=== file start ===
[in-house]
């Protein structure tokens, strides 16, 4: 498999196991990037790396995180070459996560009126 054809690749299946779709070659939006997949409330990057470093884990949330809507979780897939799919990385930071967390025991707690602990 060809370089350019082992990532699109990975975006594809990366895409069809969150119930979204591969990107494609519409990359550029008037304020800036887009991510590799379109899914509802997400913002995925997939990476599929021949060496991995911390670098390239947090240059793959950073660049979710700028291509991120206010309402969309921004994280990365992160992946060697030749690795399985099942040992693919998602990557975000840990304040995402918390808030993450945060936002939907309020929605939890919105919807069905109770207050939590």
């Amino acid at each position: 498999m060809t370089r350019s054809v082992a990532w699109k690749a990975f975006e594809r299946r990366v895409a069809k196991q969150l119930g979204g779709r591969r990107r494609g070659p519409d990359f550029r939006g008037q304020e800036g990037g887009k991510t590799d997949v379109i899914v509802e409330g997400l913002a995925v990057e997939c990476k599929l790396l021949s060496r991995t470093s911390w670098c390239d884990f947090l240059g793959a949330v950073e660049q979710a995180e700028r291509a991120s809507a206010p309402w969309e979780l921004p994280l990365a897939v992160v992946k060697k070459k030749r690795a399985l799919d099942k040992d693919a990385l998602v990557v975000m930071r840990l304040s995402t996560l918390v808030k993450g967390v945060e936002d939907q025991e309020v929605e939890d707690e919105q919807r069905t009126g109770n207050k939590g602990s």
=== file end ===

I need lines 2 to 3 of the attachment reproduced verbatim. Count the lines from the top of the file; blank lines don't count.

């Protein structure tokens, strides 16, 4: 498999196991990037790396995180070459996560009126 054809690749299946779709070659939006997949409330990057470093884990949330809507979780897939799919990385930071967390025991707690602990 060809370089350019082992990532699109990975975006594809990366895409069809969150119930979204591969990107494609519409990359550029008037304020800036887009991510590799379109899914509802997400913002995925997939990476599929021949060496991995911390670098390239947090240059793959950073660049979710700028291509991120206010309402969309921004994280990365992160992946060697030749690795399985099942040992693919998602990557975000840990304040995402918390808030993450945060936002939907309020929605939890919105919807069905109770207050939590």
């Amino acid at each position: 498999m060809t370089r350019s054809v082992a990532w699109k690749a990975f975006e594809r299946r990366v895409a069809k196991q969150l119930g979204g779709r591969r990107r494609g070659p519409d990359f550029r939006g008037q304020e800036g990037g887009k991510t590799d997949v379109i899914v509802e409330g997400l913002a995925v990057e997939c990476k599929l790396l021949s060496r991995t470093s911390w670098c390239d884990f947090l240059g793959a949330v950073e660049q979710a995180e700028r291509a991120s809507a206010p309402w969309e979780l921004p994280l990365a897939v992160v992946k060697k070459k030749r690795a399985l799919d099942k040992d693919a990385l998602v990557v975000m930071r840990l304040s995402t996560l918390v808030k993450g967390v945060e936002d939907q025991e309020v929605e939890d707690e919105q919807r069905t009126g109770n207050k939590g602990s």